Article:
3) Wait for the sensor data payload to display on screen. The sensor should send it’s first transmission within seconds of being powered on and connected. If no data transmissions are displayed within a minute, press the reset button and wait again. Sometimes getting the first transmission takes a couple resets or even powering the sensor on and off. 

How it looks in MQTT.fx:

Optionally, settings such as the interval of transmission can be changed by publishing to the settings topic using JSON format. The settings topic will be what was entered in for Step 2 – Client Settings. The  settings topic used in this example is Josh_Cloud/update, therefore, valid JSON format can be used to publish to Josh_Cloud/update while in MQTT.fx to change various settings.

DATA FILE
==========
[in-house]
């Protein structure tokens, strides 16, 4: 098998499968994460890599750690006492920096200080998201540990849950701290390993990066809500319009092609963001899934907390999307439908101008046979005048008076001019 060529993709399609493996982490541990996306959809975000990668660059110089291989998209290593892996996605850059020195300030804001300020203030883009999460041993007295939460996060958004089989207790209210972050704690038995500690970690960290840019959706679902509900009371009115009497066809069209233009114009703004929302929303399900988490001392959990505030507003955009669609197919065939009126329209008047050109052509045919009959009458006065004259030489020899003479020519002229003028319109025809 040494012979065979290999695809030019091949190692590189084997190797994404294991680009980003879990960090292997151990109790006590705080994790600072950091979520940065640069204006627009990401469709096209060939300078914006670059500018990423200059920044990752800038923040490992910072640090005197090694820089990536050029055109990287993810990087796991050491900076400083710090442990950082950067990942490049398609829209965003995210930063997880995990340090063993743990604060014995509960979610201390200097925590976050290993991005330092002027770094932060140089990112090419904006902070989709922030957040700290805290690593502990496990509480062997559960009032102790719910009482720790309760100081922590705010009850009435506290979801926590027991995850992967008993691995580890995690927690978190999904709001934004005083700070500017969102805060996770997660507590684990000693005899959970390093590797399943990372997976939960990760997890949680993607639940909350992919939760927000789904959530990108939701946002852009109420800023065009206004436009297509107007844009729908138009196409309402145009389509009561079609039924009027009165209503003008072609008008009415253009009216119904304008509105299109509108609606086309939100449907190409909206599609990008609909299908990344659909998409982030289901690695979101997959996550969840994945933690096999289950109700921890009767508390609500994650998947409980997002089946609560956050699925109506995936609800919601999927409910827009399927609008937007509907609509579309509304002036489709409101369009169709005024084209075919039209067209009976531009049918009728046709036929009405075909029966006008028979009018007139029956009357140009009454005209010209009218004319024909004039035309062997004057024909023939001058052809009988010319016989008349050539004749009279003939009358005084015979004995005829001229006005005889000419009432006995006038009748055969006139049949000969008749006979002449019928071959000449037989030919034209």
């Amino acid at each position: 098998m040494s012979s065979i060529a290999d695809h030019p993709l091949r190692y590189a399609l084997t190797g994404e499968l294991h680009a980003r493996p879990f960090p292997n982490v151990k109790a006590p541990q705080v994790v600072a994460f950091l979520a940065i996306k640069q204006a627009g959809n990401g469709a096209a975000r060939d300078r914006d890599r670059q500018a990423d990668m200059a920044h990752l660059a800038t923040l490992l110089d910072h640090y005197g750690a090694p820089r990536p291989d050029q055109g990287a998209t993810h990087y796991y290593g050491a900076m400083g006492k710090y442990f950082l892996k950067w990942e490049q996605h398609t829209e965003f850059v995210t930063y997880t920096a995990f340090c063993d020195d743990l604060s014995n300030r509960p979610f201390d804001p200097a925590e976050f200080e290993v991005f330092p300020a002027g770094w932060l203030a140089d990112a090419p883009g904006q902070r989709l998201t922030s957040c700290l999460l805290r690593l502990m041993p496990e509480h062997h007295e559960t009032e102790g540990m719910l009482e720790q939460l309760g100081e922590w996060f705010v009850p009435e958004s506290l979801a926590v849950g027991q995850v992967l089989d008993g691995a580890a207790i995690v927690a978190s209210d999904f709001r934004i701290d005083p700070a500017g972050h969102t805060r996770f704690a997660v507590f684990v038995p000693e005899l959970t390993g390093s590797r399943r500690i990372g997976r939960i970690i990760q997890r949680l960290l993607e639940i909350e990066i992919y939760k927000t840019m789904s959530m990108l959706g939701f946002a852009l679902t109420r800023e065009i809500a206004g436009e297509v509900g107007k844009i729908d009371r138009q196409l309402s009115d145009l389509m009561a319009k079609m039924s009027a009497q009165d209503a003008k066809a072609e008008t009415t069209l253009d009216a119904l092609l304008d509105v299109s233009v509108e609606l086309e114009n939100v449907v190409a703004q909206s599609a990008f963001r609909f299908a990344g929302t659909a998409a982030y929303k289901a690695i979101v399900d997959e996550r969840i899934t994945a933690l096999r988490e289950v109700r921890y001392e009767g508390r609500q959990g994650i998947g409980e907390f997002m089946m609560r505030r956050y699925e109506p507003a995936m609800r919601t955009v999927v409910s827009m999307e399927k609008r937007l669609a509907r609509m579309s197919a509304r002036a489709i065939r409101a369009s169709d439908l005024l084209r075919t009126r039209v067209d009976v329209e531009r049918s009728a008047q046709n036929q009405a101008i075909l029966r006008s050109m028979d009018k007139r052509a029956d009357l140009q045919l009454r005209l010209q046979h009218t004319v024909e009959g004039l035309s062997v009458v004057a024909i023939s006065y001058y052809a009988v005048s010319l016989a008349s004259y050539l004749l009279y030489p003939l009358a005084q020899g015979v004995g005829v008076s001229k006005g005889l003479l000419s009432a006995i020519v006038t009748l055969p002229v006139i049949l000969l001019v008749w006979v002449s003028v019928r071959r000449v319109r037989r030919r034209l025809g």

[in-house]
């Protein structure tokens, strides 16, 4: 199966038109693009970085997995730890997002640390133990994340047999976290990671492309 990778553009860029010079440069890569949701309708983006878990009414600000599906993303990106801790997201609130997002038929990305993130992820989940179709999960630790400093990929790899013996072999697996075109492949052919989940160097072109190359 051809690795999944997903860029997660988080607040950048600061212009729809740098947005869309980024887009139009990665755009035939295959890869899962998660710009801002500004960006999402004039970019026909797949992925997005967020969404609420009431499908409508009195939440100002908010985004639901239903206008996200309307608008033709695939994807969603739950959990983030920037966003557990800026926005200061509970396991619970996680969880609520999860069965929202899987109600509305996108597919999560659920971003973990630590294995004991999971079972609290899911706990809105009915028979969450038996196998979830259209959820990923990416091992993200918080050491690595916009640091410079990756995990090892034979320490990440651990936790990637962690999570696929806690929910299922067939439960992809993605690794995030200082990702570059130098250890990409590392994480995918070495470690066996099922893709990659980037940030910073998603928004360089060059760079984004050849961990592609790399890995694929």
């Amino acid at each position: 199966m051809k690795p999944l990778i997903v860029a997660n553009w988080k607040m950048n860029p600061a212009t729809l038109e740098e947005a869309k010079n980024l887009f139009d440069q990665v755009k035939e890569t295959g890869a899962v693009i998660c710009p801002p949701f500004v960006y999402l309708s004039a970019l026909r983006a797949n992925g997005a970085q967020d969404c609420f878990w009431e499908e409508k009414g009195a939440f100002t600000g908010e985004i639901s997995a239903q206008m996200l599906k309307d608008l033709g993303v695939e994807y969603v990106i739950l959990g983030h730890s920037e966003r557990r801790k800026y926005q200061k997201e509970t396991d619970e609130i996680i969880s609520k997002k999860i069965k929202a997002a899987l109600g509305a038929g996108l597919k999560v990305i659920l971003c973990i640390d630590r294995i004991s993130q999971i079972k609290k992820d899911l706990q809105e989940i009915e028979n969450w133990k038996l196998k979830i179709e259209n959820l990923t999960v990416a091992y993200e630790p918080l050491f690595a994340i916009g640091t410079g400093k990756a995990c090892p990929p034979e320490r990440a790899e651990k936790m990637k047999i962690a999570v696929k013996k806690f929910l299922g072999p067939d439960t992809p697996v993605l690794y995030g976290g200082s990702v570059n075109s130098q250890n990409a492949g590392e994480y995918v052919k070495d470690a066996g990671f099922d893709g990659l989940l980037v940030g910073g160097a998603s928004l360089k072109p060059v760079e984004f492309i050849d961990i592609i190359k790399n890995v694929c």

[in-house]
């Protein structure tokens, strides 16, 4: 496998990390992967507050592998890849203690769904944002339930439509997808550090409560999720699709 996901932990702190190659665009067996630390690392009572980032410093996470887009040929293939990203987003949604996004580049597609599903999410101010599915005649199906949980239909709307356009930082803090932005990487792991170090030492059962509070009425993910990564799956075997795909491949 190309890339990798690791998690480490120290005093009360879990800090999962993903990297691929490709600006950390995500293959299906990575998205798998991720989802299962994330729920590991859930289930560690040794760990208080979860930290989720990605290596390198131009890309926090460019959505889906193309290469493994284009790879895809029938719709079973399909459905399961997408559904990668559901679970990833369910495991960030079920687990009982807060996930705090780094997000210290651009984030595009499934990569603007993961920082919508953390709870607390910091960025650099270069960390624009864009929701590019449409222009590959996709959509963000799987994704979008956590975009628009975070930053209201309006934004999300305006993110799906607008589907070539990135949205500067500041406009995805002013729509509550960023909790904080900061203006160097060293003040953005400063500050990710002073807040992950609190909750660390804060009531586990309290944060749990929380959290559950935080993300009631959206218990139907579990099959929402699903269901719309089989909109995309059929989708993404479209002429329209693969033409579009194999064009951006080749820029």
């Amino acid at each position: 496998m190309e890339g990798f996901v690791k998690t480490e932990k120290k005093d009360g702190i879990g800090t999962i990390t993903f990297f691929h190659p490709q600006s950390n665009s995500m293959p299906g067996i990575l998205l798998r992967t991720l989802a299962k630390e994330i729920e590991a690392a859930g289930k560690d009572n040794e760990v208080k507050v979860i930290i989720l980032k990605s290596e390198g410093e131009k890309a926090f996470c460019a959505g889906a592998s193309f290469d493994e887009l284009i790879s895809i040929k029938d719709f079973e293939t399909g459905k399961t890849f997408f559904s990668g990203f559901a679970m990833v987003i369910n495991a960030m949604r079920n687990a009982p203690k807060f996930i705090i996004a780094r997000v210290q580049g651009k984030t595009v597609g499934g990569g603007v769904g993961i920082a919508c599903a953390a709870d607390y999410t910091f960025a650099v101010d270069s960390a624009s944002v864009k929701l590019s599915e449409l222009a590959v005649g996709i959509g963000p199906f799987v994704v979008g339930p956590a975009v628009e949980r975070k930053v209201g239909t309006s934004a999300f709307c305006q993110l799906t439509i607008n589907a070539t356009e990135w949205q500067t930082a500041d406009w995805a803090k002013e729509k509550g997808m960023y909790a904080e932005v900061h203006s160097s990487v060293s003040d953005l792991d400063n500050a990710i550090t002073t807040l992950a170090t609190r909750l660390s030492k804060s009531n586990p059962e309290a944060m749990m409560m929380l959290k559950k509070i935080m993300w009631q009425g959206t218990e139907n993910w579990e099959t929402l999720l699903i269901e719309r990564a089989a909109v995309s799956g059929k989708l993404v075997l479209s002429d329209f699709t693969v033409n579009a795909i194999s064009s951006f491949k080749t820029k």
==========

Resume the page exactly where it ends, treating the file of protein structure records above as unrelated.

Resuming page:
As seen on the right, the interval was changed from 5 seconds (5000 ms) to 8 seconds (8000 ms). Therefore under the subscribe tab where incoming sensor data can be viewed, a new post will be displayed every 8 seconds. 

Below is a list of keys that can be used to change the settings while in MQTT.fx. Remember to make sure each key is entered in valid JSON format when used.

 

List of Settings Keys and Definitions:

WiFi:

  1. ssid – Updates the SSID of the network the device should connect to. 
  2. ssid_password – The Password which should be used to connect to the network specified by the SSID setting. 
  3. interval – The interval at which the device publishes it’s sensor telemetry to the Broker. 
  4. apSSID – Update the SSID used by the device during config mode.